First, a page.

The 25 wealthiest people in the US, including Jeff Bezos, Warren Buffet, Michael Bloomberg, and Elon Musk, paid little to no income taxes, according to a report by news organization ProPublica.
These individuals paid $13.1 billion in federal taxes between 2014 to 2018, compared to their $1.1 trillion combined wealth at the end of 2018.
According to Forbes, these 25 Americans saw their worth rise a collective $401 billion from 2014 to 2018. They paid a total of $13.6 billion in federal income taxes in those five years, IRS data shows. That’s a staggering sum, but it amounts to a true tax rate of only 3.4%.
ProPublica reported that every person whose tax information is described in the story was asked to comment and those who responded, all said, “they had paid the taxes they owed.”
The report comes at a time where there has been a growing demand to make US tax rates more 'fair' following rising levels of wealth disparity.
ProPublica's report highlights the glaring loopholes in the US Tax Code that allows billionaires and centibillionaires to effectively sidestep the tax system. It lets them pay tax only on labour income instead of their overall wealth.
Billionaires do not pay taxes on how much they're worth, but on the sum that they collect in income from various sources like wages, dividends, investments.
Much of the wealth that the rich accrue — like shares in companies they run, vacation homes, yachts, and other investments — isn’t considered “taxable income” unless those assets are sold and a gain is realised. Even then, there are loopholes in the tax code that can limit or erase all tax liability.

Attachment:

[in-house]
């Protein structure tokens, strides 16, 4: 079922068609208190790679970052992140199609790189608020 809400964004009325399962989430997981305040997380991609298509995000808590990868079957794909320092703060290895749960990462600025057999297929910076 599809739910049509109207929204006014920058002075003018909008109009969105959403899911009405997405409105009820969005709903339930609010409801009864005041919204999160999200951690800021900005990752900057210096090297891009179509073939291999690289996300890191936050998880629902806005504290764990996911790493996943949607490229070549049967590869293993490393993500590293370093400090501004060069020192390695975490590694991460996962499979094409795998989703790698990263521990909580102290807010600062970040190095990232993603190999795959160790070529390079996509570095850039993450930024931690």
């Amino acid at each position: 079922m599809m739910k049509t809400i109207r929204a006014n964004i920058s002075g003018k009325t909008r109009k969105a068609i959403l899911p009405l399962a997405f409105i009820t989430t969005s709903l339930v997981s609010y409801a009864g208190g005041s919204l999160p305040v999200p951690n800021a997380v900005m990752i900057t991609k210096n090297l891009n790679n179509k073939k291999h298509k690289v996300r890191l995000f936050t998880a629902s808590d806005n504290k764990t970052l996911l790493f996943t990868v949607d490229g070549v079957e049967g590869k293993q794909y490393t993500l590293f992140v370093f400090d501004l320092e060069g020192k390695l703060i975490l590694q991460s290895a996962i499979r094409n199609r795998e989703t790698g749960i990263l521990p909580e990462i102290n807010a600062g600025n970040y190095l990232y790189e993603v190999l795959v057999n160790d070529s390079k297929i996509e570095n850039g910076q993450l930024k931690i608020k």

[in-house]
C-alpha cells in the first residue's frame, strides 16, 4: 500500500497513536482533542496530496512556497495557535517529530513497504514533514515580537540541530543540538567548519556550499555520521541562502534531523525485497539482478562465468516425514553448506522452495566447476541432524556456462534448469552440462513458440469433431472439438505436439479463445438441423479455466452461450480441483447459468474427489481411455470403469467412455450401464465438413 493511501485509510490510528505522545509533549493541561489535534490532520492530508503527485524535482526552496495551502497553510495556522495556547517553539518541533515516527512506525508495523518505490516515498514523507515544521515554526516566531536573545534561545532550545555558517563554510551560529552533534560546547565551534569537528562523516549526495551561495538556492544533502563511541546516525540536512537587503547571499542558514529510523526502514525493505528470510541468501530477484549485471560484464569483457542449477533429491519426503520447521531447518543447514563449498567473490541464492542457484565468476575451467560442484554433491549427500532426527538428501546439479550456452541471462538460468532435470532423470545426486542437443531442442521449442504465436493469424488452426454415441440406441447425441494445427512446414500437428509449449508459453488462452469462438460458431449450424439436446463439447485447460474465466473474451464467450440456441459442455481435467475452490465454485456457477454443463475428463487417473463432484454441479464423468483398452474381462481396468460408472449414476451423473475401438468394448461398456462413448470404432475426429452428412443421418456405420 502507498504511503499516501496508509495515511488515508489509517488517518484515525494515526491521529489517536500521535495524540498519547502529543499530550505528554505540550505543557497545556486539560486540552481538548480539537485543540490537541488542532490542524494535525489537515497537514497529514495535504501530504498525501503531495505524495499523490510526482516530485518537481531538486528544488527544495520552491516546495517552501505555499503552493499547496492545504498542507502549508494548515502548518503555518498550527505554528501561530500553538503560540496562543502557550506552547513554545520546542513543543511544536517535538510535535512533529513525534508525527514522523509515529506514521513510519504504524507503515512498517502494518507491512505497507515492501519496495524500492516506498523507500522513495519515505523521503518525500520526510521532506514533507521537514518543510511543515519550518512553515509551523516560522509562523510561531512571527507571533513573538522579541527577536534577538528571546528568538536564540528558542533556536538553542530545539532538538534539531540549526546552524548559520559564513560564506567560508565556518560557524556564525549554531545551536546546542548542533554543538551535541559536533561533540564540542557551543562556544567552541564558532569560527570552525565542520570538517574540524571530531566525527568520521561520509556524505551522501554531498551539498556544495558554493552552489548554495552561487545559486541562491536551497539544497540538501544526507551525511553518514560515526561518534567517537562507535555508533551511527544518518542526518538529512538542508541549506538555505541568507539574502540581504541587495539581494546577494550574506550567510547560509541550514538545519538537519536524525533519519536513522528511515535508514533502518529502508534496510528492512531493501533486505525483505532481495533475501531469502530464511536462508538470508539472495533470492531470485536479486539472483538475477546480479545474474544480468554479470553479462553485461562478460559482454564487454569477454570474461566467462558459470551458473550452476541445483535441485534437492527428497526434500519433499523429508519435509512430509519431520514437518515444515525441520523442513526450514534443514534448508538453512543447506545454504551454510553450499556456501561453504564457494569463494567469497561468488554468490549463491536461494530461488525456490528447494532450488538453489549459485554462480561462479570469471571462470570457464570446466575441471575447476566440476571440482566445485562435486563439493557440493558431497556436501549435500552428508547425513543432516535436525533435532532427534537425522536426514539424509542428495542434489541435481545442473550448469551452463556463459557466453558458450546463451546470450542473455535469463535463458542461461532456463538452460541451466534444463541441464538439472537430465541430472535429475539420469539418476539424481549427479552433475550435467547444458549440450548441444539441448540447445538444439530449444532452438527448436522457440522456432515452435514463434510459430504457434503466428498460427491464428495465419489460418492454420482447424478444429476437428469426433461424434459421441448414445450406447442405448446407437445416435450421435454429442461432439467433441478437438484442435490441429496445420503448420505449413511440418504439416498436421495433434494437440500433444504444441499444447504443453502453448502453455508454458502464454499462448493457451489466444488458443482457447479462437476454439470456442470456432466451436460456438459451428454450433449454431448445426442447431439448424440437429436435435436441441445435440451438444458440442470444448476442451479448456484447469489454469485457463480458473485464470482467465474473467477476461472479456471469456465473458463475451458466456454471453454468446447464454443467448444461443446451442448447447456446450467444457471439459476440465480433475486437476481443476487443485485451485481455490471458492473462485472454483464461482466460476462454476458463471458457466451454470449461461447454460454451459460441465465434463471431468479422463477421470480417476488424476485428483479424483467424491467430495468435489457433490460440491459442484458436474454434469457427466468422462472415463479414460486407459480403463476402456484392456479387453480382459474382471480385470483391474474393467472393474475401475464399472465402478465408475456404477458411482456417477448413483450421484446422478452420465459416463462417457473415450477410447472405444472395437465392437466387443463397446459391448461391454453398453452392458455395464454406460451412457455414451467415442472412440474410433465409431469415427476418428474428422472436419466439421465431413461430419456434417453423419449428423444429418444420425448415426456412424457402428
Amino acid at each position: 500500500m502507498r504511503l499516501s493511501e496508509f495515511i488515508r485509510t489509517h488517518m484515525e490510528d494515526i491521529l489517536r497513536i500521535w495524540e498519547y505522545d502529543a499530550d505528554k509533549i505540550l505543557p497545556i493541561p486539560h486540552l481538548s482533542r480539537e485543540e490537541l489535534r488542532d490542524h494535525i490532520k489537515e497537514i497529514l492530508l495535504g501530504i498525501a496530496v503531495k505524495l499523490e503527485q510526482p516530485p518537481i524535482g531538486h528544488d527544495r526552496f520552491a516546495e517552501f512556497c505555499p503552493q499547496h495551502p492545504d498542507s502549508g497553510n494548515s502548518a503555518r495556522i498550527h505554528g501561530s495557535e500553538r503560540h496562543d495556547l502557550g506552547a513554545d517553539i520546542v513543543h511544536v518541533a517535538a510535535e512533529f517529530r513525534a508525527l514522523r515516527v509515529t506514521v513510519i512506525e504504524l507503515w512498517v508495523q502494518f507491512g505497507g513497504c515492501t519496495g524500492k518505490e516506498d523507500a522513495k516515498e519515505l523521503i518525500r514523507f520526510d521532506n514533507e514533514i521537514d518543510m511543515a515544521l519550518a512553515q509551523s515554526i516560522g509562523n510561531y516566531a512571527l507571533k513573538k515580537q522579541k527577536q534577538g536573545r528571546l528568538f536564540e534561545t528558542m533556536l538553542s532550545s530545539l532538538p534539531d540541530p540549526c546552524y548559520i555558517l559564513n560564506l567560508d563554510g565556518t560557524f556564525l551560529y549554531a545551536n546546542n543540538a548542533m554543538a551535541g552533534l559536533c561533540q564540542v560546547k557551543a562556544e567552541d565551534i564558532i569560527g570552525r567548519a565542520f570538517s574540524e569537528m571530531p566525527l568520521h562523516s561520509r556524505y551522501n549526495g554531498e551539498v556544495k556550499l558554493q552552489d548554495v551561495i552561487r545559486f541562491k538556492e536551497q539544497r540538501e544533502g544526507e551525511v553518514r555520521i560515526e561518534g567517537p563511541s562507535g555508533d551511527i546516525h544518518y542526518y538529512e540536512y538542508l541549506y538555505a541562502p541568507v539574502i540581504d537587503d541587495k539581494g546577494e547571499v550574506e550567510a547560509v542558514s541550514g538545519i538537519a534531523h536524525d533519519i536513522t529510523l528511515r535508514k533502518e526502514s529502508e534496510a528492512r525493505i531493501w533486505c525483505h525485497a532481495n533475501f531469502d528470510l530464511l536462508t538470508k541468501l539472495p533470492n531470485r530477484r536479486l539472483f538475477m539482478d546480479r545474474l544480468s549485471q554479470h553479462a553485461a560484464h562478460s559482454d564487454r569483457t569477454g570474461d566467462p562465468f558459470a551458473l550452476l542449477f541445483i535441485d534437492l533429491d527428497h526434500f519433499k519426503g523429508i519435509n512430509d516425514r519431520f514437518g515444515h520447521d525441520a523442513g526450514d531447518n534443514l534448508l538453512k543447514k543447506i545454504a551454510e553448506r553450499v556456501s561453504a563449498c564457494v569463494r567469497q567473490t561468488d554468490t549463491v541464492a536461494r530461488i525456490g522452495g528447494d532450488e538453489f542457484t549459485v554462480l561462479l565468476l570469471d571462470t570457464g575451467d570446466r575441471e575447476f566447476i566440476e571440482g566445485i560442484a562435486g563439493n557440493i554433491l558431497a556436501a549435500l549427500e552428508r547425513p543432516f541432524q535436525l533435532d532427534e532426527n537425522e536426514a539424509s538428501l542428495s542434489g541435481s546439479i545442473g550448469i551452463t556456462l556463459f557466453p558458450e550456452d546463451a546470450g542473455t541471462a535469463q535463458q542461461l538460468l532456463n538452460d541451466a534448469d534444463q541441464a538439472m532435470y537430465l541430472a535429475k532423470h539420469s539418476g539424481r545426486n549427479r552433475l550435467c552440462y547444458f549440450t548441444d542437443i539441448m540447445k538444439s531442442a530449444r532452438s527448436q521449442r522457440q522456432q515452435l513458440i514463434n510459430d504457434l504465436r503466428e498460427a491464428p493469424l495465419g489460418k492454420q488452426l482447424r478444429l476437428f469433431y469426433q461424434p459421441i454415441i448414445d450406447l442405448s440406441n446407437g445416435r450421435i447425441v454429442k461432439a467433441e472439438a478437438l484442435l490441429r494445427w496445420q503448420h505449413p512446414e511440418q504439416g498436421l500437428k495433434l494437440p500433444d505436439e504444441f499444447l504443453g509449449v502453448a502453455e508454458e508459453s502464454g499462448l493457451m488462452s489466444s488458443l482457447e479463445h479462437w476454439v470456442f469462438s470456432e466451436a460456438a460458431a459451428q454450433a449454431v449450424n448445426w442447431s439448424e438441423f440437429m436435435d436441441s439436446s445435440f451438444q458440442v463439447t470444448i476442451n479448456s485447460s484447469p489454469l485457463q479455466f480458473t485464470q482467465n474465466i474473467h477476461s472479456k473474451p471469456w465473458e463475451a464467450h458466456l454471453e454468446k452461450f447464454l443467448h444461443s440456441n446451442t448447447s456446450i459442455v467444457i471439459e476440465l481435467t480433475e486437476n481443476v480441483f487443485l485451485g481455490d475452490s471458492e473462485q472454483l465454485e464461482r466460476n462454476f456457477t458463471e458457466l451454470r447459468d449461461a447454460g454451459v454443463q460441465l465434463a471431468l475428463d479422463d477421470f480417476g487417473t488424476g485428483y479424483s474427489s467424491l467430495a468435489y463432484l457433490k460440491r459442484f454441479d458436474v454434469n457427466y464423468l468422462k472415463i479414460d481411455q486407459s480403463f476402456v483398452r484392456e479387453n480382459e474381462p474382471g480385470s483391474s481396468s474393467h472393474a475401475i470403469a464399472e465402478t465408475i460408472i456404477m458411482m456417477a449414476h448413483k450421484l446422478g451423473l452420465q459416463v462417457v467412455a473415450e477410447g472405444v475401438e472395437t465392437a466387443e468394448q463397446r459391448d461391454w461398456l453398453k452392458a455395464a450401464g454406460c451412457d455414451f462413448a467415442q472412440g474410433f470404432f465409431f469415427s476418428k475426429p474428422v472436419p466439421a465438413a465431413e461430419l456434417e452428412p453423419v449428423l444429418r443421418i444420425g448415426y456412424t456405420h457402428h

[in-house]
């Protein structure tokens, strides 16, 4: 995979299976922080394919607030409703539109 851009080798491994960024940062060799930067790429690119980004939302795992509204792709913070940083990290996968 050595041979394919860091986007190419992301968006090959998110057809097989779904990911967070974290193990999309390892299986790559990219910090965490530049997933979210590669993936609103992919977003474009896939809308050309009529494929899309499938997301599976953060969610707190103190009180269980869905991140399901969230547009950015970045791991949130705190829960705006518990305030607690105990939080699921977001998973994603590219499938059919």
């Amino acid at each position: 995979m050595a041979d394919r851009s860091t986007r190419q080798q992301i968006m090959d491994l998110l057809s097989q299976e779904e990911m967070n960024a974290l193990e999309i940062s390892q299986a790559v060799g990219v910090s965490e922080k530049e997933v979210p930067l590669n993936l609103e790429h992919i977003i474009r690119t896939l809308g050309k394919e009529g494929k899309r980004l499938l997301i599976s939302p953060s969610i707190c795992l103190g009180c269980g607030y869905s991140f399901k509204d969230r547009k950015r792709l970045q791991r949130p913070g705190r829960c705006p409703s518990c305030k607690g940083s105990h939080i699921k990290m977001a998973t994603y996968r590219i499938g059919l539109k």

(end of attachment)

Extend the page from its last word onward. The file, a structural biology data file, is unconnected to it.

In 2007, Jeff Bezos, then a multibillionaire and now the world’s richest man, did not pay anything in federal income taxes. He managed to repeat this in 2011. In 2018, Tesla founder Elon Musk, the second-richest person in the world, also paid no federal income taxes, according to the ProPublica report.
Michael Bloomberg was also on the list of people who did the same in recent years. Billionaire investor Carl Icahn hasn’t paid income tax twice while George Soros didn’t pay it for three years in a row.
The Biden administration plans to increase the tax rate in order to make the wealthy contribute their fair share. However, the proposal to increase the marginal tax rate from 39.6 percent to 37 percent is unlikely to have much impact on what billionaires are paying.
Other individuals like Sen. Elizabeth Warren, D-Mass., have also proposed measures like a wealth tax. The two percent wealth tax would apply to an individual’s net worth, including the value of stocks, houses, boats,, and anything else a person owns, after subtracting any debts, above $50 million. The idea, however, was deemed unworkable by the current administration.
"What this data reveals is that the country’s wealthiest, who profited immensely during the pandemic, have not been paying their fair share,” Sen. Ron Wyden, D-Ore., the chairman of the Senate Finance Committee, said.
(Edited by: By Kanishka Sarkar)